By all accounts Mendelssohn found the writing of concertos difficult. His main problem, it seems, was finding a balance between the – almost inevitable – virtuoso, show off/exhibitionist element of the concerto and the serious/profound music that he felt he should write. Despite –or maybe because of – the difficulty in reconciling these opposites(?), the composer succeeded in revolutionising the genre (Revolution? Not a word readily associated with Mendelssohn – but you’d be surprised!)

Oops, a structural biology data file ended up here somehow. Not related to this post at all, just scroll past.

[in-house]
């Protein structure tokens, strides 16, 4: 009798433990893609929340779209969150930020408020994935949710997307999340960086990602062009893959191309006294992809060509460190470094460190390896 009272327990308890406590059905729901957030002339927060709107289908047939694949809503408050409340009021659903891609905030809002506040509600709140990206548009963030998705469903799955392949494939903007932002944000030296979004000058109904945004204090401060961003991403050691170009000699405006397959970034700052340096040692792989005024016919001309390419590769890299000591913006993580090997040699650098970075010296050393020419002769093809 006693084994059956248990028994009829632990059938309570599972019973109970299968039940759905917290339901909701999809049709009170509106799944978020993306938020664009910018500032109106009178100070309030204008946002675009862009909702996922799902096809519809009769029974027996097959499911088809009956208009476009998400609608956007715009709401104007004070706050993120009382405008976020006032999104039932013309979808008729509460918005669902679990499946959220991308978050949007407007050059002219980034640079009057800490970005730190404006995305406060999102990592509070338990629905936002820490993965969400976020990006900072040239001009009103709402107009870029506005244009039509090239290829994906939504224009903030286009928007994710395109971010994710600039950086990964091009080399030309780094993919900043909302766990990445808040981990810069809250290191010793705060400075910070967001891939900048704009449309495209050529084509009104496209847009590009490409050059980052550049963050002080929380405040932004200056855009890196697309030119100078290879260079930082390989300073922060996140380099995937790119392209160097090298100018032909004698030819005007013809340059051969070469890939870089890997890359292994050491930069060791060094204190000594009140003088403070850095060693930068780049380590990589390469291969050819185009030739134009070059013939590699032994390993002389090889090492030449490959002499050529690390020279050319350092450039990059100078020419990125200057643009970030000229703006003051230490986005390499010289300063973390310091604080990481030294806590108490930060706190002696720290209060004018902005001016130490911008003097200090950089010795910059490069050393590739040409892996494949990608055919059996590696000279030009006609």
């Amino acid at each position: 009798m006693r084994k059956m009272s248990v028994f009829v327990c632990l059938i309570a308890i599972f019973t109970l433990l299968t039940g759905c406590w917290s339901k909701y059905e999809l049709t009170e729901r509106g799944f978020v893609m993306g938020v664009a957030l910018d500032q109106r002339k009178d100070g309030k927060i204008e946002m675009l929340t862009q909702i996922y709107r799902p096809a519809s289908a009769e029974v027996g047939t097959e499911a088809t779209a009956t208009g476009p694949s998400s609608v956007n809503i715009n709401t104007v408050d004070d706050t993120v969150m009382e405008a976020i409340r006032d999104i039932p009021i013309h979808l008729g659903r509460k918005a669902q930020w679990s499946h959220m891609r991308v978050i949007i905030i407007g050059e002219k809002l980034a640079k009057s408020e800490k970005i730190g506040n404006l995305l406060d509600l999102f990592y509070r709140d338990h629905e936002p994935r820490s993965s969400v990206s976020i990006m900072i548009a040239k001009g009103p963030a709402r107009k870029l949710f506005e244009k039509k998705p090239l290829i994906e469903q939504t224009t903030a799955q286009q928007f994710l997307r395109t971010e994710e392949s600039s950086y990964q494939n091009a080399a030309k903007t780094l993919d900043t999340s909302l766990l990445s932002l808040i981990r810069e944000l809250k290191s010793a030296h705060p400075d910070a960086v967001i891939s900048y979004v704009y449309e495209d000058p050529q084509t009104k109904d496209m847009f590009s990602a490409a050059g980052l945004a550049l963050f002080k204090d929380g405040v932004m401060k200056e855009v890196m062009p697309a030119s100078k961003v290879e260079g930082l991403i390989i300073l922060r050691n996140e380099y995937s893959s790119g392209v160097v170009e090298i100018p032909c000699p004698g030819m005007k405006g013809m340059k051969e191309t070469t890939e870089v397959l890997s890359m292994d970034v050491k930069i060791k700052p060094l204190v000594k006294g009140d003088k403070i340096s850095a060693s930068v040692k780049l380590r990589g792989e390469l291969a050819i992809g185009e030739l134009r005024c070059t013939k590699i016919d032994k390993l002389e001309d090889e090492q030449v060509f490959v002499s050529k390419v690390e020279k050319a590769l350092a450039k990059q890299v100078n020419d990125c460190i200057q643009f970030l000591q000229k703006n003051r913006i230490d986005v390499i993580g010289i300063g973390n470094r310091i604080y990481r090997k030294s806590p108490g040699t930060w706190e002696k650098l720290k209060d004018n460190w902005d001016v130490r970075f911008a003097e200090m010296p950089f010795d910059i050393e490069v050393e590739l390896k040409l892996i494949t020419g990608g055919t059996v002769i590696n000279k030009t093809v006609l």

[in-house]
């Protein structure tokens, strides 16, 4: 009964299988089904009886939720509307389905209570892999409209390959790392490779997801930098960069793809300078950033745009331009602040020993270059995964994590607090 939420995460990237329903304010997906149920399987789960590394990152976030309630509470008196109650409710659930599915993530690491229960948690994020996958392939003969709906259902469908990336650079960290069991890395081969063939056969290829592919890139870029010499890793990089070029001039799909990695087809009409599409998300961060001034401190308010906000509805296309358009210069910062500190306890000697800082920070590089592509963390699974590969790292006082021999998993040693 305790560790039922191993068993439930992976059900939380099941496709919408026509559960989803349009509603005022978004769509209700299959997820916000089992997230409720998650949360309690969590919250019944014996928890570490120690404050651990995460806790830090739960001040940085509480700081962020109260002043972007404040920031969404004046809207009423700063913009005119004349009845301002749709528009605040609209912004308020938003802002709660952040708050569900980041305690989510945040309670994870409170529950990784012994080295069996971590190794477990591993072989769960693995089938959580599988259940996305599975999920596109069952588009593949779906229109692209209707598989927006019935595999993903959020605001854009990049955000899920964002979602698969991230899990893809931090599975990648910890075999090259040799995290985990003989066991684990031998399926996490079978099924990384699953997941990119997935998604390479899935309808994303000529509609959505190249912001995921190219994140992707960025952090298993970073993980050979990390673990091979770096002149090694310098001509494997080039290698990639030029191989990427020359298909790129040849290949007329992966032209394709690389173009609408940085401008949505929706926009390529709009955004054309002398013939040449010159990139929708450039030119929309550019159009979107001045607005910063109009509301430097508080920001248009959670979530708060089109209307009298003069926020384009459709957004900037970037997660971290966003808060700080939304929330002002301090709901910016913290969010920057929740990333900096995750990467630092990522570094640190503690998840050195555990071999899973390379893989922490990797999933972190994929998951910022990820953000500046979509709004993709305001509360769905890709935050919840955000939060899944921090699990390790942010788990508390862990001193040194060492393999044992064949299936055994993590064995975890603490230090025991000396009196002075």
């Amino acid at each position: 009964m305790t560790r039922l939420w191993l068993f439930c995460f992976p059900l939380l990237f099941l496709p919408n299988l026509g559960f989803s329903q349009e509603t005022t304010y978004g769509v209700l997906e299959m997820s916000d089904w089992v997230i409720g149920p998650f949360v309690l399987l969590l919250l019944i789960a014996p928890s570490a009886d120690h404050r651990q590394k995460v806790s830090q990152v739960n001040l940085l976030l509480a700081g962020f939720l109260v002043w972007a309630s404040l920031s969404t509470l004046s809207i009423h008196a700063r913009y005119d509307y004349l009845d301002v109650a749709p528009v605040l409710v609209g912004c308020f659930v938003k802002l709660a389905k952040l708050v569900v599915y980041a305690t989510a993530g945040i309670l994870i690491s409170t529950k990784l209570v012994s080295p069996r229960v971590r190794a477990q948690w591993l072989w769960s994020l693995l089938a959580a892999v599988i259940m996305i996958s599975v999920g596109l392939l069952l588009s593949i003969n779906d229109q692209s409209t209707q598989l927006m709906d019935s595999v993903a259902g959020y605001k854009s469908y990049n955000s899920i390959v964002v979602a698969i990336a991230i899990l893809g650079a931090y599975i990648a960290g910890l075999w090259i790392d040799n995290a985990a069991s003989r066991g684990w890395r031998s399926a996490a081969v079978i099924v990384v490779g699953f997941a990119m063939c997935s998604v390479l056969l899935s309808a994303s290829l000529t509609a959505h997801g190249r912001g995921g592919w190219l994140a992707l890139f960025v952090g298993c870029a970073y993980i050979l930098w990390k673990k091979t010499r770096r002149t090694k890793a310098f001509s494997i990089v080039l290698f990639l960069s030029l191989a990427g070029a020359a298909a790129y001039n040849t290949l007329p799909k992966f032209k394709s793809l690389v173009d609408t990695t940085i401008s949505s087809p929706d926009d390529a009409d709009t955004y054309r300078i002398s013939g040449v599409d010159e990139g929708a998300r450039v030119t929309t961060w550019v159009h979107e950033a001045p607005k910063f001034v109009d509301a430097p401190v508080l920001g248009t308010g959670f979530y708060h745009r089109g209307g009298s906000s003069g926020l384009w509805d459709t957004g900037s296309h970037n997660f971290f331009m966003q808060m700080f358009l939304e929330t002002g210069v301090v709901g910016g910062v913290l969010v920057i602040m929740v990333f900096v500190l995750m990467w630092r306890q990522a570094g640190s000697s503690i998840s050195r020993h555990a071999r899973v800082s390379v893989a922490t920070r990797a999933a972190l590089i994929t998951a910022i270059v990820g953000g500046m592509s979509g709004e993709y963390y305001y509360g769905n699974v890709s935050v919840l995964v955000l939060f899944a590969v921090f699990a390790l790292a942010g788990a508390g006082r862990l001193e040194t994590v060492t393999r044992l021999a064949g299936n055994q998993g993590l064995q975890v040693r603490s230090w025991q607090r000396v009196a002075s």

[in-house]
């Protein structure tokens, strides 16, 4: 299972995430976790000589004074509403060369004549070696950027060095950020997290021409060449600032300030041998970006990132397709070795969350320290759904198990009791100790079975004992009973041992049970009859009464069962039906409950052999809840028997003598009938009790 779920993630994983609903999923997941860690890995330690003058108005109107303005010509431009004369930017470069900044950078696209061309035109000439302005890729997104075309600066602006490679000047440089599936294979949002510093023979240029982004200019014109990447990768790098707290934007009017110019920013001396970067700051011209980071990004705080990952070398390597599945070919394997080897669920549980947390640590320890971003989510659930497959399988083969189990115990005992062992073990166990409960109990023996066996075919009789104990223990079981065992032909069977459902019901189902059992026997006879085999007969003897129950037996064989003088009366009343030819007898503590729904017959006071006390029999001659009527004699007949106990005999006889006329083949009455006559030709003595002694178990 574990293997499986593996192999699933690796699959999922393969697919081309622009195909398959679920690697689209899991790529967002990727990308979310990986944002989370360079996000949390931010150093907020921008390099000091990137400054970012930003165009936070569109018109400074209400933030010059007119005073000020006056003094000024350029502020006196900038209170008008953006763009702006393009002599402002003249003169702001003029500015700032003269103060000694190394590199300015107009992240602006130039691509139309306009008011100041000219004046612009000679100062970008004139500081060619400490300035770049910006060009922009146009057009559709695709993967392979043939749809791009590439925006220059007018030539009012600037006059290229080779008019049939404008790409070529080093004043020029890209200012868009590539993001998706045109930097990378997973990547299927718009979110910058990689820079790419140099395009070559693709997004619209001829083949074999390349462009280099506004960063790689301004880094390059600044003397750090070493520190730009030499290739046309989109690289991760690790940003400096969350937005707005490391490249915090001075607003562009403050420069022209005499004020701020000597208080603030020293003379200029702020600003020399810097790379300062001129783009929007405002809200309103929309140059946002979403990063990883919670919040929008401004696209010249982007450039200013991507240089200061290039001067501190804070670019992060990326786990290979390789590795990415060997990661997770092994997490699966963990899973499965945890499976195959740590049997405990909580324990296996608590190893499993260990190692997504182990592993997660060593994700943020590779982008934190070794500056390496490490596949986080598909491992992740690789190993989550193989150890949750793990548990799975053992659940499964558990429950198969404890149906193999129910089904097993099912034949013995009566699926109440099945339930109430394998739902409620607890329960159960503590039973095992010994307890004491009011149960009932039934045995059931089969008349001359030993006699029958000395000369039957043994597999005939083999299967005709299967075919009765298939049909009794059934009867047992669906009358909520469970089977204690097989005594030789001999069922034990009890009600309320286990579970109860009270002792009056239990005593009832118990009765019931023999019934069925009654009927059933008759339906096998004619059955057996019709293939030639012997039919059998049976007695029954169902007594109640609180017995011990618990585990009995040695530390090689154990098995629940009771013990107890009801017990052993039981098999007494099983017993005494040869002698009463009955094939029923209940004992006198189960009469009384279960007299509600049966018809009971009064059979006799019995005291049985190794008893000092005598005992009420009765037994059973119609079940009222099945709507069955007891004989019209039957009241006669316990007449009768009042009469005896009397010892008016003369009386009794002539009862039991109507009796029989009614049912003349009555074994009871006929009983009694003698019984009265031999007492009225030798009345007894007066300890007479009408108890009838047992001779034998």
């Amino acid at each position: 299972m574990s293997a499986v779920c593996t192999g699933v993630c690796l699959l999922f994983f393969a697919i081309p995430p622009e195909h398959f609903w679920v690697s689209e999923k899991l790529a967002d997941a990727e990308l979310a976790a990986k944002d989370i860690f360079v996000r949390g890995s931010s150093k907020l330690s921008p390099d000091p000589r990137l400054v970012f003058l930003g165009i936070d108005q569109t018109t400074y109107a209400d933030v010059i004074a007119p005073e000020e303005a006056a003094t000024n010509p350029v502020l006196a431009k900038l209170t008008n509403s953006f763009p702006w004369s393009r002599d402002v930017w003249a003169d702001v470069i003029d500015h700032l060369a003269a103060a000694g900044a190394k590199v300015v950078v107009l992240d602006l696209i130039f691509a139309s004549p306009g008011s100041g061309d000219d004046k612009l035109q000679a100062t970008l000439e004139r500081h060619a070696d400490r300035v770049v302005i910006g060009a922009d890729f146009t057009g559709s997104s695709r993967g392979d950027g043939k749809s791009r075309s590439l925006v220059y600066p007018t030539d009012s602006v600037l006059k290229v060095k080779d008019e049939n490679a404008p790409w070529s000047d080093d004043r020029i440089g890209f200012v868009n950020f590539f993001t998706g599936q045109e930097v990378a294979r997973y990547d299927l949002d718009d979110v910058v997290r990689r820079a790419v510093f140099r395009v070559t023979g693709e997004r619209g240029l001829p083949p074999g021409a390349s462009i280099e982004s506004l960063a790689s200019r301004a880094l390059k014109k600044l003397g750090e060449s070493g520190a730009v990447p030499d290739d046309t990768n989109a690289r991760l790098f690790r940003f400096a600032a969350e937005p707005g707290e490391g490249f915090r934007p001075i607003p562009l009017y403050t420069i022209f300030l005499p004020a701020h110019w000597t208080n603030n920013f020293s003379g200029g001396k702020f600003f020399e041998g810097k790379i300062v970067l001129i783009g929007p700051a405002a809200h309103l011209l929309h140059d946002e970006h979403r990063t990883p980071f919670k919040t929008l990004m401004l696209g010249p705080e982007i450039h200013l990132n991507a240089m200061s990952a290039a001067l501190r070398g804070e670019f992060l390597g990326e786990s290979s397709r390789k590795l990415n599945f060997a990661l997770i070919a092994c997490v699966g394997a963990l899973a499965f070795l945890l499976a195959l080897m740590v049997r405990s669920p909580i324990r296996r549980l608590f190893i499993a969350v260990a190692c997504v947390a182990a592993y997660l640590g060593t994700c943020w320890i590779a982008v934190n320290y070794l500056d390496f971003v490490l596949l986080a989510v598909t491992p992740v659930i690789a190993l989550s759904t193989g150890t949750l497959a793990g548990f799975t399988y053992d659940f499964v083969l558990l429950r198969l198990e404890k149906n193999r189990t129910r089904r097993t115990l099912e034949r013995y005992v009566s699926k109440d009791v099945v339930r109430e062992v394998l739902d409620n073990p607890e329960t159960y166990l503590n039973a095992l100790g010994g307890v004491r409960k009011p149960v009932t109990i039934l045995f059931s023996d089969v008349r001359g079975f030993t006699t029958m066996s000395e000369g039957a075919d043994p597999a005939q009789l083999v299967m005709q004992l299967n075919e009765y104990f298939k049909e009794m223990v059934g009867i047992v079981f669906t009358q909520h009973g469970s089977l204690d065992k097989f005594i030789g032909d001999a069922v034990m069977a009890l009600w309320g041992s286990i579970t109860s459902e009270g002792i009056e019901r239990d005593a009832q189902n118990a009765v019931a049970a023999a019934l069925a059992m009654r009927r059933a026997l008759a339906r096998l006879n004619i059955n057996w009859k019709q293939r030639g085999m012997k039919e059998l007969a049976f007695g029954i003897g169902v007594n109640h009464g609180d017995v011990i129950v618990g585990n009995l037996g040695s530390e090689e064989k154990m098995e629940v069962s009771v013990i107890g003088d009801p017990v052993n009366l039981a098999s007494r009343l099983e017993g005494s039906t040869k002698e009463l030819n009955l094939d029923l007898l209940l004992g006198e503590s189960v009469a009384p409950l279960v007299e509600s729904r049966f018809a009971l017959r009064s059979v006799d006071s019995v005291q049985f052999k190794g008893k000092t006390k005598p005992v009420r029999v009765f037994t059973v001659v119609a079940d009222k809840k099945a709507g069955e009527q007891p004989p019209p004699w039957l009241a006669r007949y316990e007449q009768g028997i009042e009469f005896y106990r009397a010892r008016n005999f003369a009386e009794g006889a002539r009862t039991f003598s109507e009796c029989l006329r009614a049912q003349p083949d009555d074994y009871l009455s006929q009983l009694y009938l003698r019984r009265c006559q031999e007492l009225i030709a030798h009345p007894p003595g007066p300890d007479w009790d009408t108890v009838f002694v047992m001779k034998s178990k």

The First [it’s not!] Piano Concerto is a fine example of the changes he wrought. Here’s Yuja Wang with Kurt Masur taking Mendelssohn’s instruction for the opening, Molto allegro con fuoco (very fast and with fire), to heart:
Our logo/featured image for this term –
based on an early Augener edition of Mendelssohn’s 42 Songs Without Words for piano –
comes to us courtesy of the artistic skills of Bill Bytheway.